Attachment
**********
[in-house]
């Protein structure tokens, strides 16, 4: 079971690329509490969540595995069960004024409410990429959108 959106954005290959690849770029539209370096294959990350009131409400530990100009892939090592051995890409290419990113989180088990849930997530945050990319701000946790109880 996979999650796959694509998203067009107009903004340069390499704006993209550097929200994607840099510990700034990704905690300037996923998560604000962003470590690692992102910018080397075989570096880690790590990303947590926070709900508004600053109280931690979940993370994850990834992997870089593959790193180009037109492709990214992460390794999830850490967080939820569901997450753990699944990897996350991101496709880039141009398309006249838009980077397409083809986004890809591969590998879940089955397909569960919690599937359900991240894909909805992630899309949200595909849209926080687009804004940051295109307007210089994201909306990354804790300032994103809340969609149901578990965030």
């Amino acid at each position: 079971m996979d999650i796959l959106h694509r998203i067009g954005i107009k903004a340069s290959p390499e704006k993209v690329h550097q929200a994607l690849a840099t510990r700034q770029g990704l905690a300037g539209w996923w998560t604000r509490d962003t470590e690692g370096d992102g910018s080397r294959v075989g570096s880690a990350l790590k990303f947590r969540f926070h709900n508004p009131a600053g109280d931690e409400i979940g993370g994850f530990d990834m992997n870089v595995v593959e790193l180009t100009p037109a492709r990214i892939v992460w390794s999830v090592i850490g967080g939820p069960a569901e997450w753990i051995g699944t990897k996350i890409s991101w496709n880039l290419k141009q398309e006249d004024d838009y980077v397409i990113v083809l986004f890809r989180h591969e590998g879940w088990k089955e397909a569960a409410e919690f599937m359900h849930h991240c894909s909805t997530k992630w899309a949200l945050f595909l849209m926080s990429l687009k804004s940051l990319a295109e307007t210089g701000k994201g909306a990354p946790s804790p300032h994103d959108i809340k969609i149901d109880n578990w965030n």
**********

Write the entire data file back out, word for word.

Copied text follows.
[in-house]
């Protein structure tokens, strides 16, 4: 079971690329509490969540595995069960004024409410990429959108 959106954005290959690849770029539209370096294959990350009131409400530990100009892939090592051995890409290419990113989180088990849930997530945050990319701000946790109880 996979999650796959694509998203067009107009903004340069390499704006993209550097929200994607840099510990700034990704905690300037996923998560604000962003470590690692992102910018080397075989570096880690790590990303947590926070709900508004600053109280931690979940993370994850990834992997870089593959790193180009037109492709990214992460390794999830850490967080939820569901997450753990699944990897996350991101496709880039141009398309006249838009980077397409083809986004890809591969590998879940089955397909569960919690599937359900991240894909909805992630899309949200595909849209926080687009804004940051295109307007210089994201909306990354804790300032994103809340969609149901578990965030």
């Amino acid at each position: 079971m996979d999650i796959l959106h694509r998203i067009g954005i107009k903004a340069s290959p390499e704006k993209v690329h550097q929200a994607l690849a840099t510990r700034q770029g990704l905690a300037g539209w996923w998560t604000r509490d962003t470590e690692g370096d992102g910018s080397r294959v075989g570096s880690a990350l790590k990303f947590r969540f926070h709900n508004p009131a600053g109280d931690e409400i979940g993370g994850f530990d990834m992997n870089v595995v593959e790193l180009t100009p037109a492709r990214i892939v992460w390794s999830v090592i850490g967080g939820p069960a569901e997450w753990i051995g699944t990897k996350i890409s991101w496709n880039l290419k141009q398309e006249d004024d838009y980077v397409i990113v083809l986004f890809r989180h591969e590998g879940w088990k089955e397909a569960a409410e919690f599937m359900h849930h991240c894909s909805t997530k992630w899309a949200l945050f595909l849209m926080s990429l687009k804004s940051l990319a295109e307007t210089g701000k994201g909306a990354p946790s804790p300032h994103d959108i809340k969609i149901d109880n578990w965030n």